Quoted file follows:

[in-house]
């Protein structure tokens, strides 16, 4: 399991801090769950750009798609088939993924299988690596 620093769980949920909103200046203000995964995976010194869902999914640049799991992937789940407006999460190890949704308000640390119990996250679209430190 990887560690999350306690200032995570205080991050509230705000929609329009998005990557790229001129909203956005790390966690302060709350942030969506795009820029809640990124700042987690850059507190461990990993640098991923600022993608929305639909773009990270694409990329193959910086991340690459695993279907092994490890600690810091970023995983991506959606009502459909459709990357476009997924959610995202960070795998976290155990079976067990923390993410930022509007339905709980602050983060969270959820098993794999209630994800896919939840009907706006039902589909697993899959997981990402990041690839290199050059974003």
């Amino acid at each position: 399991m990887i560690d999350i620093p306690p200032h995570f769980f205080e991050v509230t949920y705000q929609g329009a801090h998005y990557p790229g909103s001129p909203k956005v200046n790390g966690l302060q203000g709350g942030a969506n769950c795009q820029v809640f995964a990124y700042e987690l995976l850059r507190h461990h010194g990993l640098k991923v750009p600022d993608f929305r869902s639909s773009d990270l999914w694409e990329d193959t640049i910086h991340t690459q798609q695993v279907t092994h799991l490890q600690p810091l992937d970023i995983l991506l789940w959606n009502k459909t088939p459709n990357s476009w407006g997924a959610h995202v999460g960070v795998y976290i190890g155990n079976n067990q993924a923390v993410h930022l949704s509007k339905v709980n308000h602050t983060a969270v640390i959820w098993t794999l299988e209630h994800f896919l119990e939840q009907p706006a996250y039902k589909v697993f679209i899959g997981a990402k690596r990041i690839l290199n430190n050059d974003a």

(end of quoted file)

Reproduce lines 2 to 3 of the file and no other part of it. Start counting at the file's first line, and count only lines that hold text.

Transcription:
């Protein structure tokens, strides 16, 4: 399991801090769950750009798609088939993924299988690596 620093769980949920909103200046203000995964995976010194869902999914640049799991992937789940407006999460190890949704308000640390119990996250679209430190 990887560690999350306690200032995570205080991050509230705000929609329009998005990557790229001129909203956005790390966690302060709350942030969506795009820029809640990124700042987690850059507190461990990993640098991923600022993608929305639909773009990270694409990329193959910086991340690459695993279907092994490890600690810091970023995983991506959606009502459909459709990357476009997924959610995202960070795998976290155990079976067990923390993410930022509007339905709980602050983060969270959820098993794999209630994800896919939840009907706006039902589909697993899959997981990402990041690839290199050059974003």
């Amino acid at each position: 399991m990887i560690d999350i620093p306690p200032h995570f769980f205080e991050v509230t949920y705000q929609g329009a801090h998005y990557p790229g909103s001129p909203k956005v200046n790390g966690l302060q203000g709350g942030a969506n769950c795009q820029v809640f995964a990124y700042e987690l995976l850059r507190h461990h010194g990993l640098k991923v750009p600022d993608f929305r869902s639909s773009d990270l999914w694409e990329d193959t640049i910086h991340t690459q798609q695993v279907t092994h799991l490890q600690p810091l992937d970023i995983l991506l789940w959606n009502k459909t088939p459709n990357s476009w407006g997924a959610h995202v999460g960070v795998y976290i190890g155990n079976n067990q993924a923390v993410h930022l949704s509007k339905v709980n308000h602050t983060a969270v640390i959820w098993t794999l299988e209630h994800f896919l119990e939840q009907p706006a996250y039902k589909v697993f679209i899959g997981a990402k690596r990041i690839l290199n430190n050059d974003a």